Google made a...browser?

Based on WebKit, the same foundation for Apple’s Safari web browser - yesterday Google introduced Chrome, it’s own browser:

It’s been a while since we’ve had a brand new, completely unexpected Google launch and what better way to change that than by launching a damn web browser?


It's getting crowded in the browser market

Despite how often Google is viewed as competing with Microsoft, these days it’s acting very Apple-like. Android has the potential to bring to the masses much of what Apple did with the iPhone, and Apple’s MobileMe (albeit mismanaged and poorly launched) is one step away from being a costly Google Apps competitor. The browser step for Google is an interesting one, yet of all of the browser companies Google is the most natural fit - it’s almost surprising that Google hadn’t released a browser by now.

What follows are my thoughts on Chrome - be sure to chime in with your own in the comments.

Sometimes It Takes a Revolution

Google revamped a few basic things with Chrome, some of them with very deep implications.

Your home page is now a tiled list of your most visited websites. In the old days it used to be one site or one search engine, but now with sites like YouTube, Facebook, AnandTech (see how I snuck that one in there?), MySpace, Digg, etc... it’s tough to have just one single home page. Google’s change here makes sense and it is also quite altruistic. Google could’ve just as easily used its own browser platform to help promote its own websites and services.

If you’ve only got IE7 installed on your machine Chrome will even default to Microsoft’s Live Search as the default search engine, asking you if you’d like to change it. The assumption is that your computer is setup the way you want it to be and Google isn’t going to force its services on you - competition is best done based on merit, not by manipulating the market.


You can add direct links to web applications on your desktop, which will fire up Chrome in more of a thick-client view like this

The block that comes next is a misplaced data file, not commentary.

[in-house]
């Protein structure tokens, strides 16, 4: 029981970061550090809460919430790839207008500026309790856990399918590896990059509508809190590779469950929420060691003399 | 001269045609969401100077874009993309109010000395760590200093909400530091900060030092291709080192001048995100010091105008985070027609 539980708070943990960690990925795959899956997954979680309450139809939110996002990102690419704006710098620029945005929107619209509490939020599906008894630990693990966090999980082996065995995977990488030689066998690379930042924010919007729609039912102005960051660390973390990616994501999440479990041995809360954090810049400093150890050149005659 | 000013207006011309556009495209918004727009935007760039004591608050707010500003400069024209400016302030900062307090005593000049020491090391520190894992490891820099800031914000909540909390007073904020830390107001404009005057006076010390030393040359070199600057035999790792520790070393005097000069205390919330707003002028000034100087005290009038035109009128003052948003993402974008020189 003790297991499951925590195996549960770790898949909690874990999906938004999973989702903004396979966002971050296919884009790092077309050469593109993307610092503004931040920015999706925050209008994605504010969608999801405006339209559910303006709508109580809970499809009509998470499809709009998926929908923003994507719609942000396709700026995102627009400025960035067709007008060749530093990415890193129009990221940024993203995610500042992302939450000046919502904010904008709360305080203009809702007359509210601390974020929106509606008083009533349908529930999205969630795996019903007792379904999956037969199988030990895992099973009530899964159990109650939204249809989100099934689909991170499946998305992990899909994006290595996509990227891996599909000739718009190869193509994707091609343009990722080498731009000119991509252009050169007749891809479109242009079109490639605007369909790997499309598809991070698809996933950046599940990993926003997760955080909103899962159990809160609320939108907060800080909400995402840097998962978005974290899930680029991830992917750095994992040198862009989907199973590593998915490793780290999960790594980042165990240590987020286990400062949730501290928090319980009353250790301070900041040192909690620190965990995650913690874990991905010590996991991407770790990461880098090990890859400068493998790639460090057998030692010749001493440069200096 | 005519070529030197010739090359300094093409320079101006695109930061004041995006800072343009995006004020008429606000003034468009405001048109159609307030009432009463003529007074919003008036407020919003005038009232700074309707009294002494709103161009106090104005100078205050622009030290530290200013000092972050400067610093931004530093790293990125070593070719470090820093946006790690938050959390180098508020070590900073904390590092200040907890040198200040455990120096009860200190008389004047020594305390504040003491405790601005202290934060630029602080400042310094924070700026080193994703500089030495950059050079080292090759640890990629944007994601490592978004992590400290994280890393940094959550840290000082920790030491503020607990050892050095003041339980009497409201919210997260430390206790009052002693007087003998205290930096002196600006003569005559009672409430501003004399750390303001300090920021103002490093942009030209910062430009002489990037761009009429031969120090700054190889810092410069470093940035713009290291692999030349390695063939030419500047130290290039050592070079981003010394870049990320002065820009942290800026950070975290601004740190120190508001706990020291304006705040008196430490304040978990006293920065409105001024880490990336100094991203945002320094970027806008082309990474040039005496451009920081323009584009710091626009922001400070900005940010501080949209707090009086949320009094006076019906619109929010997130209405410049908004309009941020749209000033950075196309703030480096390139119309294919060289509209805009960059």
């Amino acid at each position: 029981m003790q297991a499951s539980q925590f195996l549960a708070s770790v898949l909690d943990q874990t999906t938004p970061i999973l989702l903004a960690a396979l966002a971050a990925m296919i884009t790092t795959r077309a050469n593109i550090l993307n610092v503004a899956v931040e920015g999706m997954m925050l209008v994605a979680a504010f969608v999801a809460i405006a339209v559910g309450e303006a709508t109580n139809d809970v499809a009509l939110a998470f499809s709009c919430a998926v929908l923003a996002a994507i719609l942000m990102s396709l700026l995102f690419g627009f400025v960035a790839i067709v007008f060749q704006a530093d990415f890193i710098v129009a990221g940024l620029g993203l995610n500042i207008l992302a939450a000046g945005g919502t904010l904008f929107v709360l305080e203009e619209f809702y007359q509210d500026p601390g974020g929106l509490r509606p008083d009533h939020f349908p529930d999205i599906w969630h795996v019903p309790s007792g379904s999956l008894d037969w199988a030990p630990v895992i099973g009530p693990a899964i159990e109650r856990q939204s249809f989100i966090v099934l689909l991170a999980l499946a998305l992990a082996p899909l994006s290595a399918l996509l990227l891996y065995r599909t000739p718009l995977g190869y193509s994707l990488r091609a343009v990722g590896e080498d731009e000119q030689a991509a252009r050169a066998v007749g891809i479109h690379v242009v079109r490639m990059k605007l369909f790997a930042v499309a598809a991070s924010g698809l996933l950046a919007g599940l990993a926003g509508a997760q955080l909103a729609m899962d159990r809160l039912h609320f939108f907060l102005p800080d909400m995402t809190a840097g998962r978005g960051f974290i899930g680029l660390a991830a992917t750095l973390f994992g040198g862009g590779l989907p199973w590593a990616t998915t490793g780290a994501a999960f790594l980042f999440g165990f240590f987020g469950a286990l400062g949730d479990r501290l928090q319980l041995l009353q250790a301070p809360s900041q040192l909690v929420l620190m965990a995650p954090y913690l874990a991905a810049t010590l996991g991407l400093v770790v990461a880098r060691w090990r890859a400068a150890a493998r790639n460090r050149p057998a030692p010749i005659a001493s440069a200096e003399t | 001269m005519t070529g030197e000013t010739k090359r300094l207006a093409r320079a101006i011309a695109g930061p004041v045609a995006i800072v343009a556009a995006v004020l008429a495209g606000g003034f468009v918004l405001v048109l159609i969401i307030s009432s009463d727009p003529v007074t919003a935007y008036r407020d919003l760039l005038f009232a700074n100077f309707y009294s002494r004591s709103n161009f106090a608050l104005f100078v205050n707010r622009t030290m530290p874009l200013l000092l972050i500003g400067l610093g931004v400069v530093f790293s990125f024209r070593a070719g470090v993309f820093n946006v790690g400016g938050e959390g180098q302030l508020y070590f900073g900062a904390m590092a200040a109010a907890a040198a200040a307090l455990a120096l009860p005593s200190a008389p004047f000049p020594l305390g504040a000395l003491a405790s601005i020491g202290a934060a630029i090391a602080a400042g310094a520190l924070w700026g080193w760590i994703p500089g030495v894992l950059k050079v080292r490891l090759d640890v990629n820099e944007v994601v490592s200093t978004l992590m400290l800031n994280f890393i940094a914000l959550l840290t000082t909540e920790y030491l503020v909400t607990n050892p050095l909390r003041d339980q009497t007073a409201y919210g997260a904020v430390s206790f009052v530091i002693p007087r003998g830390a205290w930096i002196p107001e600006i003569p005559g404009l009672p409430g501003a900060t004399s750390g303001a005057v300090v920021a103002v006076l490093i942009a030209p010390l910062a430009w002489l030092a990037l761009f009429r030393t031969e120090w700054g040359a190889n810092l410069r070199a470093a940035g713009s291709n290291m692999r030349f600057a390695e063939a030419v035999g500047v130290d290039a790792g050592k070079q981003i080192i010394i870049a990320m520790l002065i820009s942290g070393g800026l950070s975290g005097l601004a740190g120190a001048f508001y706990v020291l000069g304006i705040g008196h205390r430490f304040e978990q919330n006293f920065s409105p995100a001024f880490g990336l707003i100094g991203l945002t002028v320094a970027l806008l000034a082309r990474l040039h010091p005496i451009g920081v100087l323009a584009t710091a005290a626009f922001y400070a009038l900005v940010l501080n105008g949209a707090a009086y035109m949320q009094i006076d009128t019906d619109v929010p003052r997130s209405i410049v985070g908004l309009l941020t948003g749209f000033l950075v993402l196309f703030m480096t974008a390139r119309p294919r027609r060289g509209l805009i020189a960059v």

The most visible change is that the tabs are now the topmost part of the browser window, in fact there’s no menu bar at all. Accessing typical menu items is done via two very simple buttons at the right of the OmniBar (what Google’s developers call the URL bar). There’s not even a menu item for opening a file/web page, although CTRL + O will bring up an open dialog box.

Removing the menu bar does something very interesting for Google Chrome: it makes it look very OS agnostic. It doesn’t quite fit in with Vista’s look and feel, nor does it look very Apple at all. In Google’s world, the OS doesn’t matter, so long as it has access to the Internet (see: Google docs, YouTube, Gmail, etc...). Given this view of the world, why should Chrome have an archaic remnant of conventional OSes? The missing menu bar is a very important statement.

There’s no search box in Chrome (not even a Google Search box), all searching/navigating is done through the OmniBar. Much like Spotlight under OS X, you get full text search through any webpage in your history. Remember reading something about panda bears a couple of days ago but can’t remember what site it was on? Just type in panda bears into the OmniBar and you’ll get a list of relevant results from your history.

Sites like Amazon can be searched from within the OmniBar as well, assuming you’ve performed a search on the site before. Just start typing Amazon into the OmniBar and hit tab to type in your search query. It’ll take you straight to the search results on Amazon.com. Pretty cool.

Incognito mode

Private browsing is taken the next level by Chrome with its incognito mode. You can choose to open an individual window/tab in incognito mode, where no data is logged and nothing is added to your history. You even get a cool guy wearing a trench coat in the upper left hand corner of your incognito window to drive the feature home.

Downloads & History

Downloads are handled quite elegantly in Chrome, when something starts downloading it appears as an icon at the bottom of your browser window. There’s no external download manager window. I’m not sure if this is the most efficient approach, especially when managing tons of downloads, but I suspect that it works well for most users.


Downloads appear at the bottom of your browser